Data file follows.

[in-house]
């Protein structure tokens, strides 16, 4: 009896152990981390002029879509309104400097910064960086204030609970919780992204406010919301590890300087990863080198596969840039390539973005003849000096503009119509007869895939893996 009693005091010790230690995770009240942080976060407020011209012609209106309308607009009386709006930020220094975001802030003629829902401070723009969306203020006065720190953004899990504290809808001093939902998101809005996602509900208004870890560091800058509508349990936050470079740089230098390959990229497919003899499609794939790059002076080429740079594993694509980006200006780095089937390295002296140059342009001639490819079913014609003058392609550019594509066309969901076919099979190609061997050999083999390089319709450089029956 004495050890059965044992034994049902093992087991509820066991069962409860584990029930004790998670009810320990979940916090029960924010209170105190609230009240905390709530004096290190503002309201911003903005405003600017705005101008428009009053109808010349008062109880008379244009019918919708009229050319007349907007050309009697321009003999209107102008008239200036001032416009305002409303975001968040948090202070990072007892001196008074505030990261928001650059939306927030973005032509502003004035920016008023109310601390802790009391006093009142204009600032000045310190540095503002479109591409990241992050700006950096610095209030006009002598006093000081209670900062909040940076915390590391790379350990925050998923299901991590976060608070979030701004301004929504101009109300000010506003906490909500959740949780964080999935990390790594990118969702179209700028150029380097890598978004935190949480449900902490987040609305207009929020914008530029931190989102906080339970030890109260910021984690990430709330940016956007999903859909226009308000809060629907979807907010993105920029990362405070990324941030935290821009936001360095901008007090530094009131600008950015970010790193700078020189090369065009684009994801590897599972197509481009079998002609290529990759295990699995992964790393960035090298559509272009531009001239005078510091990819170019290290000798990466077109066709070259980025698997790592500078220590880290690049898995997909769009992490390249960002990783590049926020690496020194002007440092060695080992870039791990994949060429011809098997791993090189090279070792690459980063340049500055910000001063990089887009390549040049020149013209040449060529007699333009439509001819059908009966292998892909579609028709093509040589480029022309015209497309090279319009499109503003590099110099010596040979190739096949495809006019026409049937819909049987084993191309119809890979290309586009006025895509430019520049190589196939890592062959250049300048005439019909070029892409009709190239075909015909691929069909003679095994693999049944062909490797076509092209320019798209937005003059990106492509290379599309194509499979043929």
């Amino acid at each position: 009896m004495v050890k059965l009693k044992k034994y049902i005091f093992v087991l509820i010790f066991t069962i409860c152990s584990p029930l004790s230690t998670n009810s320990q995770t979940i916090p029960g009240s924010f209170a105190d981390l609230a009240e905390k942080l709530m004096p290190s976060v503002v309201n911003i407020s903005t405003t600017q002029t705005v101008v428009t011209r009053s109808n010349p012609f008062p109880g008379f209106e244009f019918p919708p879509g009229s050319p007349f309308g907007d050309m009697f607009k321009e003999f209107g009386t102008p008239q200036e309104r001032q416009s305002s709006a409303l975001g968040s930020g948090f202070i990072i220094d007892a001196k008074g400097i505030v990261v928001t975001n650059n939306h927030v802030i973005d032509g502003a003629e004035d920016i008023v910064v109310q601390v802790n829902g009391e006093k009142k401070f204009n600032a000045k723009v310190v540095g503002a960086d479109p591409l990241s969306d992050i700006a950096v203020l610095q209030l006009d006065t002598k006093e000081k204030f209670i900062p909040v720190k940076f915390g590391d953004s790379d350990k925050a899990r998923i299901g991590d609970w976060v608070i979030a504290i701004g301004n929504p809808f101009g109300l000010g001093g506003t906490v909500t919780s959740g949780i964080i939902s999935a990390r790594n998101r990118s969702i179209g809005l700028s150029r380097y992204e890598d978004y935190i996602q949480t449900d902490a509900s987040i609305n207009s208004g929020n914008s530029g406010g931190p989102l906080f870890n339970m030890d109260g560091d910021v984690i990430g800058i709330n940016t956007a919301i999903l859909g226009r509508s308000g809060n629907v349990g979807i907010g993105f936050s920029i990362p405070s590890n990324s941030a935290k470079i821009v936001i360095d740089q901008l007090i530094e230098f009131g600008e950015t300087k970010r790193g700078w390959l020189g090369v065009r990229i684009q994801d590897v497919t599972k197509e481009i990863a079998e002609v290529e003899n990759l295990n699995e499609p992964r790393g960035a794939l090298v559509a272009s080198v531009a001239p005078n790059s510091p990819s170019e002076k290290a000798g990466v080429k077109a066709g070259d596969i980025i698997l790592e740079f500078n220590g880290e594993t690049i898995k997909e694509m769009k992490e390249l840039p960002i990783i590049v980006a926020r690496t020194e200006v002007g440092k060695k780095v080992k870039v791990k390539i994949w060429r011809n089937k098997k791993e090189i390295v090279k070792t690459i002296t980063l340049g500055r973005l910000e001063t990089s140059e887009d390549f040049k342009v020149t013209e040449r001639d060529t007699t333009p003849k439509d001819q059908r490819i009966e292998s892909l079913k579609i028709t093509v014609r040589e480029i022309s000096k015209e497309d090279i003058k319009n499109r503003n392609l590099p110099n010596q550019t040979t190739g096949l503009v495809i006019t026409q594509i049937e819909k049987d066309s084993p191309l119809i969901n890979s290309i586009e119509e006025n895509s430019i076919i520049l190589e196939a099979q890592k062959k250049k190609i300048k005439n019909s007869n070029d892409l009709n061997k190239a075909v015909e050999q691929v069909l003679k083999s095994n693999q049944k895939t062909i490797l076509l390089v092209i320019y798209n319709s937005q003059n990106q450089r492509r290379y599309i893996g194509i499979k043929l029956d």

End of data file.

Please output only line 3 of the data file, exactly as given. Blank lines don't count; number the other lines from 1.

């Amino acid at each position: 009896m004495v050890k059965l009693k044992k034994y049902i005091f093992v087991l509820i010790f066991t069962i409860c152990s584990p029930l004790s230690t998670n009810s320990q995770t979940i916090p029960g009240s924010f209170a105190d981390l609230a009240e905390k942080l709530m004096p290190s976060v503002v309201n911003i407020s903005t405003t600017q002029t705005v101008v428009t011209r009053s109808n010349p012609f008062p109880g008379f209106e244009f019918p919708p879509g009229s050319p007349f309308g907007d050309m009697f607009k321009e003999f209107g009386t102008p008239q200036e309104r001032q416009s305002s709006a409303l975001g968040s930020g948090f202070i990072i220094d007892a001196k008074g400097i505030v990261v928001t975001n650059n939306h927030v802030i973005d032509g502003a003629e004035d920016i008023v910064v109310q601390v802790n829902g009391e006093k009142k401070f204009n600032a000045k723009v310190v540095g503002a960086d479109p591409l990241s969306d992050i700006a950096v203020l610095q209030l006009d006065t002598k006093e000081k204030f209670i900062p909040v720190k940076f915390g590391d953004s790379d350990k925050a899990r998923i299901g991590d609970w976060v608070i979030a504290i701004g301004n929504p809808f101009g109300l000010g001093g506003t906490v909500t919780s959740g949780i964080i939902s999935a990390r790594n998101r990118s969702i179209g809005l700028s150029r380097y992204e890598d978004y935190i996602q949480t449900d902490a509900s987040i609305n207009s208004g929020n914008s530029g406010g931190p989102l906080f870890n339970m030890d109260g560091d910021v984690i990430g800058i709330n940016t956007a919301i999903l859909g226009r509508s308000g809060n629907v349990g979807i907010g993105f936050s920029i990362p405070s590890n990324s941030a935290k470079i821009v936001i360095d740089q901008l007090i530094e230098f009131g600008e950015t300087k970010r790193g700078w390959l020189g090369v065009r990229i684009q994801d590897v497919t599972k197509e481009i990863a079998e002609v290529e003899n990759l295990n699995e499609p992964r790393g960035a794939l090298v559509a272009s080198v531009a001239p005078n790059s510091p990819s170019e002076k290290a000798g990466v080429k077109a066709g070259d596969i980025i698997l790592e740079f500078n220590g880290e594993t690049i898995k997909e694509m769009k992490e390249l840039p960002i990783i590049v980006a926020r690496t020194e200006v002007g440092k060695k780095v080992k870039v791990k390539i994949w060429r011809n089937k098997k791993e090189i390295v090279k070792t690459i002296t980063l340049g500055r973005l910000e001063t990089s140059e887009d390549f040049k342009v020149t013209e040449r001639d060529t007699t333009p003849k439509d001819q059908r490819i009966e292998s892909l079913k579609i028709t093509v014609r040589e480029i022309s000096k015209e497309d090279i003058k319009n499109r503003n392609l590099p110099n010596q550019t040979t190739g096949l503009v495809i006019t026409q594509i049937e819909k049987d066309s084993p191309l119809i969901n890979s290309i586009e119509e006025n895509s430019i076919i520049l190589e196939a099979q890592k062959k250049k190609i300048k005439n019909s007869n070029d892409l009709n061997k190239a075909v015909e050999q691929v069909l003679k083999s095994n693999q049944k895939t062909i490797l076509l390089v092209i320019y798209n319709s937005q003059n990106q450089r492509r290379y599309i893996g194509i499979k043929l029956d």